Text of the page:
A 30-year-old Gaffney, S.C., woman told Gastonia Police on Sunday three men raped her, but the story was false, according to an arrest warrant.

The woman was served with an arrest warrant on Tuesday for making a false report to a police station.

She was released from custody without having to post bond.

Police determined her story did not add up and she later confessed that it was untrue, according to a Gastonia Police report.

No one else was questioned in the case.

Link: http://www.gastongazette.com/waptest/news/woman-51179-false-police.html

Monday, November 15, 2010

Sexual grievance industry bigwig: under-reporting of rape is due to choices women make, not legitimate fears they won't be believed

Lame-duck U.S. Senator "Snarlin'" Arlen Specter, the architect of the "single bullet" theory who switched from Democrat to Republican,  then back again (to no avail: last May, Democratic voters saw through his ploy and told him it was time to retire to the City of Brotherly Love), recently held a Senate hearing on under-reporting of rape.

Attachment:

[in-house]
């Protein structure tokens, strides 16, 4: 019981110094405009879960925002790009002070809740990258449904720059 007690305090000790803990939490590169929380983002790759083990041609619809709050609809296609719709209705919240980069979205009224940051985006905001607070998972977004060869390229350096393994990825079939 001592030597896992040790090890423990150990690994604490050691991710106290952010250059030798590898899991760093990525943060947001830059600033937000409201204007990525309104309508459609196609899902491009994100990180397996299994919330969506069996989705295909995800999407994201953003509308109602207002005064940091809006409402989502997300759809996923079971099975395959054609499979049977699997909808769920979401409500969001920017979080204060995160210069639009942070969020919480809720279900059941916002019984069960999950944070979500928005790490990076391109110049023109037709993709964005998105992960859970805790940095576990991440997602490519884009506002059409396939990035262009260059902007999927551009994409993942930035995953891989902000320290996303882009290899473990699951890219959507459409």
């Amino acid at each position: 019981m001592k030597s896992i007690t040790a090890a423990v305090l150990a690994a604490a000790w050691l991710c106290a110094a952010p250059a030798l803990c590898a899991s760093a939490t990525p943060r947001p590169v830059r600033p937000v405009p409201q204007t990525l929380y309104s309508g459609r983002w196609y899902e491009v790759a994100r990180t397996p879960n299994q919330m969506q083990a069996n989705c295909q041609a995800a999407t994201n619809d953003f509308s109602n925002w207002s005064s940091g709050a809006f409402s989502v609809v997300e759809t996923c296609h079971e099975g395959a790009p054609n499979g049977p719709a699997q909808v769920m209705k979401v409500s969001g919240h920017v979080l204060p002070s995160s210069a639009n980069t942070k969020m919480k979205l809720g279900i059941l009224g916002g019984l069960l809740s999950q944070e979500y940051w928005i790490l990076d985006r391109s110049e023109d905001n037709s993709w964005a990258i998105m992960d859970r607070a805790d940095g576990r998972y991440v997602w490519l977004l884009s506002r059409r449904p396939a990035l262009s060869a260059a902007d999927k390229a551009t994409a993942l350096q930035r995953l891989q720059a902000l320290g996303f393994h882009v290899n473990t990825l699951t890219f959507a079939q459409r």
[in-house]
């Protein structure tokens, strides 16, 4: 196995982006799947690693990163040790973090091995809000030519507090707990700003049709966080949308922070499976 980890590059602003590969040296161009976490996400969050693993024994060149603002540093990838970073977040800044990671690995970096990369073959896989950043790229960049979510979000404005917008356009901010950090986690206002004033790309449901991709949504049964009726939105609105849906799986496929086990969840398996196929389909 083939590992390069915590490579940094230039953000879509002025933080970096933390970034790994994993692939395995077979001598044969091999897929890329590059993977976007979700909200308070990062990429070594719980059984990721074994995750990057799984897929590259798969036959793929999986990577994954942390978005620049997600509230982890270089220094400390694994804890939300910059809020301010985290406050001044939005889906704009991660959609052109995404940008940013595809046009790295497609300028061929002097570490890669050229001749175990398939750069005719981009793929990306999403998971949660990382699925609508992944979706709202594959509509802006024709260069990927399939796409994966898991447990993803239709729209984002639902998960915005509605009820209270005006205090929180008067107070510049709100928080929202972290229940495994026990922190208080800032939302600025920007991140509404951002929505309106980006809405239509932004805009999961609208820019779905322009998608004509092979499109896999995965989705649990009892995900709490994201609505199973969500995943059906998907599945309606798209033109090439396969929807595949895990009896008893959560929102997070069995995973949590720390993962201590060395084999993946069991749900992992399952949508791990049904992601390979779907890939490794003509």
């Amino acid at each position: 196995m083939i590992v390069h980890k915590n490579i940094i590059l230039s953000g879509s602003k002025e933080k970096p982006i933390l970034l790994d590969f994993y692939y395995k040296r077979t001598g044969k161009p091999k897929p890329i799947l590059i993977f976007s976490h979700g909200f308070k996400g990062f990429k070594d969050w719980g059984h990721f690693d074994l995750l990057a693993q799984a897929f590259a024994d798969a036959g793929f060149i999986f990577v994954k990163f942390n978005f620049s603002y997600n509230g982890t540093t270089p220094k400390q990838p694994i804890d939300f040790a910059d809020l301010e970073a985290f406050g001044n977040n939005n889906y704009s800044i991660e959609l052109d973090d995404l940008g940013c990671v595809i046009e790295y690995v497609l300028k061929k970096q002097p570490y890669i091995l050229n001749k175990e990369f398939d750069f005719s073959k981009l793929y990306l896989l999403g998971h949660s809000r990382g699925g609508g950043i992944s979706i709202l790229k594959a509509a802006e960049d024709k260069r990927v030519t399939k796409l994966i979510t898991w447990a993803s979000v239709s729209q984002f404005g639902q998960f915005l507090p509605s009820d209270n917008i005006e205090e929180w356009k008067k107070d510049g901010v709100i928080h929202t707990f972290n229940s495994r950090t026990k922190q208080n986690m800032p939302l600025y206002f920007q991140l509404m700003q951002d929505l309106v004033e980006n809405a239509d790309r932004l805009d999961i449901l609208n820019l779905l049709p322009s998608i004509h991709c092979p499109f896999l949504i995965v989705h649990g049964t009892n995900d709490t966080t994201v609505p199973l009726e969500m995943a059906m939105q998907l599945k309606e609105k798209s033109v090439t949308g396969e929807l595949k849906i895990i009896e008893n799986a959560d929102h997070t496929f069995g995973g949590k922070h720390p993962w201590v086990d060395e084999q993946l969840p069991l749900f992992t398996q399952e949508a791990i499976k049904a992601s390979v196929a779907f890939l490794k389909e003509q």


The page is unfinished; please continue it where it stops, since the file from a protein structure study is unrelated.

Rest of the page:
Now, I'm not suggesting that Arlen is a grandstander, but consider this: he once called for a Senate Judiciary Committee investigation into the NFL's "Spygate" incident involving the New England Patriots and coach Bill Belichick.  (Because a U.S. Senator from Pennsylvania has nothing more important to think about than whether a New England football team cheated.)

Anyway, the roster of witnesses who testified at the rape hearing reads like a sexual grievance industry convention -- about as "mainstream America" as the characters in the bar scene from "Star Wars."  Amanda Hess live-blogged the hearing.